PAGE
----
Credit is Due

Recently, I visited the home of Louisa May Alcott, Orchard House, in Concord MA.  We are beholden to the Alcott descendants who provided authentic furnishings, pictures, and artifacts.  There is a pristine, pretty green cloth with gilt lily on spine, edition of her uncommon novel Moods which set my bookseller’s heart aflutter.

I genuinely respect the tour guides and other personnel who preserve this historic site.  I was uncomfortable, however, with the story as told.  The tour began in the barren kitchen, where the guide told us the Alcott family lived in Orchard House for 20 years, which was remarkable considering they had lived in 20 different places before that.  The modest house didn’t even have a foundation; one has since been added, and the house enlarged.  The tour continued through the nicely furnished drawing room etc, and two nicely furnished upstairs bedrooms.

No mention was made of the Alcott family history of penury and hunger; the children were malnourished.  Paterfamilias Bronson Alcott was an idealist without practical skills.  The family was assisted many times by their wealthy friends Emerson and Hawthorne.  No acknowledgment was made that Louisa May Alcott provided the support for Orchard House with the children’s book that made her rich and famous.   The nice things in the home were paid for by Louisa.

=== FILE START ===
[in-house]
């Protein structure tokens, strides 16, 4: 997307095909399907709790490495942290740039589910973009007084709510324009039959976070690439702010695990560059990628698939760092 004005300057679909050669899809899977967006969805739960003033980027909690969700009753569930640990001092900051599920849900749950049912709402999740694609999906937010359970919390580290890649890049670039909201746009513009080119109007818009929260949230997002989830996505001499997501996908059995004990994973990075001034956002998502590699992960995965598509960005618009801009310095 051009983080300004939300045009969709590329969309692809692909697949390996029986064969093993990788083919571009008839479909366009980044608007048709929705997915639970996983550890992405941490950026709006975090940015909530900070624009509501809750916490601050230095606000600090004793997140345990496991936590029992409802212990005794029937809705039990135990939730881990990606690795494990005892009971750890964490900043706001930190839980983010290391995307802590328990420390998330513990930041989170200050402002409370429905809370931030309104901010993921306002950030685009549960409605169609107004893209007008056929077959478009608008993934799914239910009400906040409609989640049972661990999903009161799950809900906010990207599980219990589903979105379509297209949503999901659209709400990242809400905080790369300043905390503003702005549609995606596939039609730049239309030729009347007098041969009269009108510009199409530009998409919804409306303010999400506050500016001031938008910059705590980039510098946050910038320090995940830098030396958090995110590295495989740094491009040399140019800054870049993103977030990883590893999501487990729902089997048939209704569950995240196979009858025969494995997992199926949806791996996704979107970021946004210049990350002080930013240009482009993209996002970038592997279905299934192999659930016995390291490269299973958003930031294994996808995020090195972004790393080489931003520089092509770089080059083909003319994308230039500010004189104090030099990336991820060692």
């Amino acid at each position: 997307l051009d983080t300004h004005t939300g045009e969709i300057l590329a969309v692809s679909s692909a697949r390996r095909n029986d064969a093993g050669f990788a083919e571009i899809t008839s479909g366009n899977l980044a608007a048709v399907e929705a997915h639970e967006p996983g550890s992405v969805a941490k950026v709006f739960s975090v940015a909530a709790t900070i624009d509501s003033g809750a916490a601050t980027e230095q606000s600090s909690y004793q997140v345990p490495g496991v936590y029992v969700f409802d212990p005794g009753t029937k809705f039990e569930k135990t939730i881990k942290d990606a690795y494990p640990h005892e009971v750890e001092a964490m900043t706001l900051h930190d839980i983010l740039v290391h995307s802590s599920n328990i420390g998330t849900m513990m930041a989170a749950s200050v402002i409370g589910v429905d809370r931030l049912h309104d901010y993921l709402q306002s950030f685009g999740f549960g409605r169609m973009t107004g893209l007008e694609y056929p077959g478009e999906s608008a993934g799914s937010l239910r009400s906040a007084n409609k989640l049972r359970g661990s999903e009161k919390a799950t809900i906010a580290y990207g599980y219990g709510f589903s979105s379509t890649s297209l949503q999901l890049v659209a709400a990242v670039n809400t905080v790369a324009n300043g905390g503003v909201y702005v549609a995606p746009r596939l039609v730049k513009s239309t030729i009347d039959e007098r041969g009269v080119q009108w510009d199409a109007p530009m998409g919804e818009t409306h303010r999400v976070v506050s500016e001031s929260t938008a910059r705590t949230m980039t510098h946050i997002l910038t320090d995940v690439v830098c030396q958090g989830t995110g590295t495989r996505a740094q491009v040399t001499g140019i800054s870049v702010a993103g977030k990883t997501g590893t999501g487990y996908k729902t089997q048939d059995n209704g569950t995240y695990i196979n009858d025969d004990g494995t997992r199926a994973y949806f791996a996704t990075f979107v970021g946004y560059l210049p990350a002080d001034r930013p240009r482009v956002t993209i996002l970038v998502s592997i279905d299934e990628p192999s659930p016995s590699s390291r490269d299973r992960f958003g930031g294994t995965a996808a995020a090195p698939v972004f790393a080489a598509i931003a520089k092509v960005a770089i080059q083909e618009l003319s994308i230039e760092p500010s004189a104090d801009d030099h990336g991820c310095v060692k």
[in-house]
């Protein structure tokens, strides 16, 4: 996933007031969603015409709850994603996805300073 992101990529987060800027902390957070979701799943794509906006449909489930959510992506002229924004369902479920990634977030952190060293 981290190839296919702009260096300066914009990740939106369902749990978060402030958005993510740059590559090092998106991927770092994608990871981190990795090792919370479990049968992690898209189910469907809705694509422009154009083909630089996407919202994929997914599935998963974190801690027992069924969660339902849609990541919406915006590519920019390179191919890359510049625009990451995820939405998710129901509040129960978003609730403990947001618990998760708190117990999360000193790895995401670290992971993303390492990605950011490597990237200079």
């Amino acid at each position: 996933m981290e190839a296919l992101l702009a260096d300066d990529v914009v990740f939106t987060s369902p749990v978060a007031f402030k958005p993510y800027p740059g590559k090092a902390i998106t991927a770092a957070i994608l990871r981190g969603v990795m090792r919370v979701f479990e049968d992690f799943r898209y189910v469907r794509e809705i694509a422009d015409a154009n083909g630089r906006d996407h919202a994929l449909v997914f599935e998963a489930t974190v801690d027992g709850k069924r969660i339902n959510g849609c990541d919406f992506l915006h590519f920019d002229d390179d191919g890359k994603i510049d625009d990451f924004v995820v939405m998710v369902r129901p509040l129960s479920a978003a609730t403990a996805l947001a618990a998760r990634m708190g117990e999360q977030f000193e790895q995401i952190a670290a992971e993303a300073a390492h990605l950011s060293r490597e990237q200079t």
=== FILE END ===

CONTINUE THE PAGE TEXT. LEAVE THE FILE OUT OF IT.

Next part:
The guide mentioned Louisa was “moody” and had an apartment in the city to indulge her “moods.”  In fact, she had an apartment for writing and privacy, which she earned and deserved.  The tour ended in a pleasant library sitting room, where all manner of posthumous glory was bestowed upon Bronson Alcott, who after all had the ability to appear in a photograph with the leading writers of his time.  (They genuinely admired him, and found it unfortunate that he was quite incapable of writing his ideas into something readable.)

It must be stressed that Louisa May Alcott wrote for money to support her family, because her father never did.  Her father made her a rustic plank of a desk to write magazine stories; she bought herself a proper desk when she could.  The bedroom of her sister May, the artist, was left in a barren condition to show all the pencil drawings with which May had embellished the woodwork and walls.  That’s a room that conveys the lives of underprivileged children whose talent lifts them up in the world.

We have an embarrassment of riches in American and English literature.  We consume wonderful novels like they’re popcorn.  Let’s remember when we can that these works of art didn’t grow like flowers.  They were wrought from not only talent but strength of character.

Orchard House

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